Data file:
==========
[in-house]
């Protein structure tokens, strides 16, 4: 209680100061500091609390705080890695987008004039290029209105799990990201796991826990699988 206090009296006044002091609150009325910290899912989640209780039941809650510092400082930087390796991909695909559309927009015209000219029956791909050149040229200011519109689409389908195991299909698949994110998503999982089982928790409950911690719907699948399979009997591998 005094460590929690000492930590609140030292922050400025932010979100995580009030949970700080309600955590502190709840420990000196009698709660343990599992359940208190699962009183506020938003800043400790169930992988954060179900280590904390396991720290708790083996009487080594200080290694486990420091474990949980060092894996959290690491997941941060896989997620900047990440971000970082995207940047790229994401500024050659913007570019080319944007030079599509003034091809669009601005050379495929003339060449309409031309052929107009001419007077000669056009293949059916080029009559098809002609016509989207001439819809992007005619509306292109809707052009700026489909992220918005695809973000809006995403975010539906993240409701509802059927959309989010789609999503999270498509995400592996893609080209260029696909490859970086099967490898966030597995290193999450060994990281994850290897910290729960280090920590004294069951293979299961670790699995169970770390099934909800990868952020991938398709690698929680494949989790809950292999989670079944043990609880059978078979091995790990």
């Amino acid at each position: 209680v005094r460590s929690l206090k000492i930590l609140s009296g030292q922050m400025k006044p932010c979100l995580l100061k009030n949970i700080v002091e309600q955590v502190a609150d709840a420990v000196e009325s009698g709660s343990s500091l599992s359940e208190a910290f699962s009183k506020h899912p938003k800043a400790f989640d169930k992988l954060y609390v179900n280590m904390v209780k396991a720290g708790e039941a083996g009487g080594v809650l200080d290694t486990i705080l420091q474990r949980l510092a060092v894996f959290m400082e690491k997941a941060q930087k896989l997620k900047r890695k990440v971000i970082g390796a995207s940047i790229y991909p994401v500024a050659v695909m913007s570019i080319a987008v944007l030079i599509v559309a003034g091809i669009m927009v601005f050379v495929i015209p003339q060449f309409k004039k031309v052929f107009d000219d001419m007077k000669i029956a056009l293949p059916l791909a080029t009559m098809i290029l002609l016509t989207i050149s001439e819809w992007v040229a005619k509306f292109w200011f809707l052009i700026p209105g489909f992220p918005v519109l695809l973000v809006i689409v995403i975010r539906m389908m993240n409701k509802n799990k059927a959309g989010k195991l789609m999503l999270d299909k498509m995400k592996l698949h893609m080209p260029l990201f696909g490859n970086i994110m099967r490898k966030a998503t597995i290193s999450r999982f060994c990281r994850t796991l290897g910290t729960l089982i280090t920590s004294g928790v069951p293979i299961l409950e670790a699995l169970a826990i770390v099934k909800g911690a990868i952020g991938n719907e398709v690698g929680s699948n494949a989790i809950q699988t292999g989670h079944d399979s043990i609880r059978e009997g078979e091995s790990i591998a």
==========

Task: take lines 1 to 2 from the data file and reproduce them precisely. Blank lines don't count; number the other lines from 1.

[in-house]
């Protein structure tokens, strides 16, 4: 209680100061500091609390705080890695987008004039290029209105799990990201796991826990699988 206090009296006044002091609150009325910290899912989640209780039941809650510092400082930087390796991909695909559309927009015209000219029956791909050149040229200011519109689409389908195991299909698949994110998503999982089982928790409950911690719907699948399979009997591998 005094460590929690000492930590609140030292922050400025932010979100995580009030949970700080309600955590502190709840420990000196009698709660343990599992359940208190699962009183506020938003800043400790169930992988954060179900280590904390396991720290708790083996009487080594200080290694486990420091474990949980060092894996959290690491997941941060896989997620900047990440971000970082995207940047790229994401500024050659913007570019080319944007030079599509003034091809669009601005050379495929003339060449309409031309052929107009001419007077000669056009293949059916080029009559098809002609016509989207001439819809992007005619509306292109809707052009700026489909992220918005695809973000809006995403975010539906993240409701509802059927959309989010789609999503999270498509995400592996893609080209260029696909490859970086099967490898966030597995290193999450060994990281994850290897910290729960280090920590004294069951293979299961670790699995169970770390099934909800990868952020991938398709690698929680494949989790809950292999989670079944043990609880059978078979091995790990």